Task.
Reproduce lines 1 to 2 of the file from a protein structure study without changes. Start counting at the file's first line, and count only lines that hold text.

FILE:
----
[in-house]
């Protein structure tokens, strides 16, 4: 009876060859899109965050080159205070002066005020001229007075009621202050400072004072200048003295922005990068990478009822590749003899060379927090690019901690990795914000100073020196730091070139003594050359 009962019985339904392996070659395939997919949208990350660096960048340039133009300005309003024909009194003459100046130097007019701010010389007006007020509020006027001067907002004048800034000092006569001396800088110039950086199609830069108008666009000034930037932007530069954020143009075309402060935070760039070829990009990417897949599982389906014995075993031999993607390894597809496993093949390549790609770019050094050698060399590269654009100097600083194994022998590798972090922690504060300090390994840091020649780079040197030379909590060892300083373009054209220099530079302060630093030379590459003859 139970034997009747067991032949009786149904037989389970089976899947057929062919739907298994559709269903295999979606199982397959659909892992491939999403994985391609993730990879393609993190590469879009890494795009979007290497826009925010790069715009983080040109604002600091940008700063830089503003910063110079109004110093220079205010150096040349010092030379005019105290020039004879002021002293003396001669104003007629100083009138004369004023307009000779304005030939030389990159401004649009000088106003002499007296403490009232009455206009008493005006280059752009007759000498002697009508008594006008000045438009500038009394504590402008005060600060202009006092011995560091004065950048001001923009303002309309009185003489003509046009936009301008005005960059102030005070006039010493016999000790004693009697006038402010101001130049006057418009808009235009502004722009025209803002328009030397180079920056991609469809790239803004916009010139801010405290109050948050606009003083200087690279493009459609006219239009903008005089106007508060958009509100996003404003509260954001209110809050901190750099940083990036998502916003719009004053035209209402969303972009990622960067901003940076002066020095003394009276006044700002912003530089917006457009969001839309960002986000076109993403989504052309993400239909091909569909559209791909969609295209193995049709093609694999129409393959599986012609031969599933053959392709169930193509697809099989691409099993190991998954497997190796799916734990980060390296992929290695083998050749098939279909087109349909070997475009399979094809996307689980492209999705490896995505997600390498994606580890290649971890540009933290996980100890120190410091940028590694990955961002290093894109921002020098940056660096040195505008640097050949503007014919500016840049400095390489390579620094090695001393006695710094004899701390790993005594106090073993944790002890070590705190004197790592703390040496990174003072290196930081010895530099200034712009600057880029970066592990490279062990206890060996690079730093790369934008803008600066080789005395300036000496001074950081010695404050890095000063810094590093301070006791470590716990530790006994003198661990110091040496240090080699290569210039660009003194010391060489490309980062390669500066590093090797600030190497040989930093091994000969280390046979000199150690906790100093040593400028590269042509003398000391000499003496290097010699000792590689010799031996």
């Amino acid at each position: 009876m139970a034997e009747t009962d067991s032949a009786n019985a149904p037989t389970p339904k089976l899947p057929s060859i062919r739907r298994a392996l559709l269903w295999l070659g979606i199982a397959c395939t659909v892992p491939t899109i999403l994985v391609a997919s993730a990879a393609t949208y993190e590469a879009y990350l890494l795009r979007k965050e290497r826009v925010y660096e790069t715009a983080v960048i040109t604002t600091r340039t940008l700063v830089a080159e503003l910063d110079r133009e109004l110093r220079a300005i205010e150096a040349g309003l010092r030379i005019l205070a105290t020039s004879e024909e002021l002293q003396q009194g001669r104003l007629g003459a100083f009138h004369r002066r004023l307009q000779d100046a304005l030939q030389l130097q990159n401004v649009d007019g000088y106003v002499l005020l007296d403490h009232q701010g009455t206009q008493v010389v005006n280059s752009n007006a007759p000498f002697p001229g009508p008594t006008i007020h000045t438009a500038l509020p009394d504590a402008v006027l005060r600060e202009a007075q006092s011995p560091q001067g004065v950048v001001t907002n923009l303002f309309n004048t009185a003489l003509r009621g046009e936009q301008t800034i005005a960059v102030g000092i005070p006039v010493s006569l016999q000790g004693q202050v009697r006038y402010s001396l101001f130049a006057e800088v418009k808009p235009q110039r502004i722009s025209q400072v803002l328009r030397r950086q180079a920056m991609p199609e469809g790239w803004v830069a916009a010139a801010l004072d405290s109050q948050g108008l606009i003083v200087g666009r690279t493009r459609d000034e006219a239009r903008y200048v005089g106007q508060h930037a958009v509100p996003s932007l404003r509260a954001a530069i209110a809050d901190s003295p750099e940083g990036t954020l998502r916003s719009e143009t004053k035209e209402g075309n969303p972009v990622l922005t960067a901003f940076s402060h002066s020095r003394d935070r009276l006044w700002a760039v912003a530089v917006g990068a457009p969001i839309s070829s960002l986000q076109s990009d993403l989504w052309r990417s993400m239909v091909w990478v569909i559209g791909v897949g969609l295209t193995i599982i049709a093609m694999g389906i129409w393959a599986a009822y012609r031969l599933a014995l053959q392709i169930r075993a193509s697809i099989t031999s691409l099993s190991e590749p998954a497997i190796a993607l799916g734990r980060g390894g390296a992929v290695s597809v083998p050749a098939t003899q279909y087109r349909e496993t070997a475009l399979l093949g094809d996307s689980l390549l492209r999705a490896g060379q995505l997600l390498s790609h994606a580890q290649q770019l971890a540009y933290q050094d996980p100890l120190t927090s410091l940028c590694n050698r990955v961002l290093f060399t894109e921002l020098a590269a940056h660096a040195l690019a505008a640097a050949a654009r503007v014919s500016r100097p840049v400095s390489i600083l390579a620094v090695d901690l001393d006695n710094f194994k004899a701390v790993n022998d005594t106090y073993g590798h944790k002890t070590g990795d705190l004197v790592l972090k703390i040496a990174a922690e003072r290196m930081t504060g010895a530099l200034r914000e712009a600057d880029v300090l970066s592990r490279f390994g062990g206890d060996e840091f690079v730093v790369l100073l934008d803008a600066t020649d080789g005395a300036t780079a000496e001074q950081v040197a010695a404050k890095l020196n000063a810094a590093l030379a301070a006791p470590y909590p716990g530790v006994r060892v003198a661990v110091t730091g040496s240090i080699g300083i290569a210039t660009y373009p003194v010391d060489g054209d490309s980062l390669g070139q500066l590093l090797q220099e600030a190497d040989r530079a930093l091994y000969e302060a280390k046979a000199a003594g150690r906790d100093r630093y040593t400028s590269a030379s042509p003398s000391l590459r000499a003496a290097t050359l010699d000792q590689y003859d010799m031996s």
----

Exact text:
[in-house]
């Protein structure tokens, strides 16, 4: 009876060859899109965050080159205070002066005020001229007075009621202050400072004072200048003295922005990068990478009822590749003899060379927090690019901690990795914000100073020196730091070139003594050359 009962019985339904392996070659395939997919949208990350660096960048340039133009300005309003024909009194003459100046130097007019701010010389007006007020509020006027001067907002004048800034000092006569001396800088110039950086199609830069108008666009000034930037932007530069954020143009075309402060935070760039070829990009990417897949599982389906014995075993031999993607390894597809496993093949390549790609770019050094050698060399590269654009100097600083194994022998590798972090922690504060300090390994840091020649780079040197030379909590060892300083373009054209220099530079302060630093030379590459003859 139970034997009747067991032949009786149904037989389970089976899947057929062919739907298994559709269903295999979606199982397959659909892992491939999403994985391609993730990879393609993190590469879009890494795009979007290497826009925010790069715009983080040109604002600091940008700063830089503003910063110079109004110093220079205010150096040349010092030379005019105290020039004879002021002293003396001669104003007629100083009138004369004023307009000779304005030939030389990159401004649009000088106003002499007296403490009232009455206009008493005006280059752009007759000498002697009508008594006008000045438009500038009394504590402008005060600060202009006092011995560091004065950048001001923009303002309309009185003489003509046009936009301008005005960059102030005070006039010493016999000790004693009697006038402010101001130049006057418009808009235009502004722009025209803002328009030397180079920056991609469809790239803004916009010139801010405290109050948050606009003083200087690279493009459609006219239009903008005089106007508060958009509100996003404003509260954001209110809050901190750099940083990036998502916003719009004053035209209402969303972009990622960067901003940076002066020095003394009276006044700002912003530089917006457009969001839309960002986000076109993403989504052309993400239909091909569909559209791909969609295209193995049709093609694999129409393959599986012609031969599933053959392709169930193509697809099989691409099993190991998954497997190796799916734990980060390296992929290695083998050749098939279909087109349909070997475009399979094809996307689980492209999705490896995505997600390498994606580890290649971890540009933290996980100890120190410091940028590694990955961002290093894109921002020098940056660096040195505008640097050949503007014919500016840049400095390489390579620094090695001393006695710094004899701390790993005594106090073993944790002890070590705190004197790592703390040496990174003072290196930081010895530099200034712009600057880029970066592990490279062990206890060996690079730093790369934008803008600066080789005395300036000496001074950081010695404050890095000063810094590093301070006791470590716990530790006994003198661990110091040496240090080699290569210039660009003194010391060489490309980062390669500066590093090797600030190497040989930093091994000969280390046979000199150690906790100093040593400028590269042509003398000391000499003496290097010699000792590689010799031996």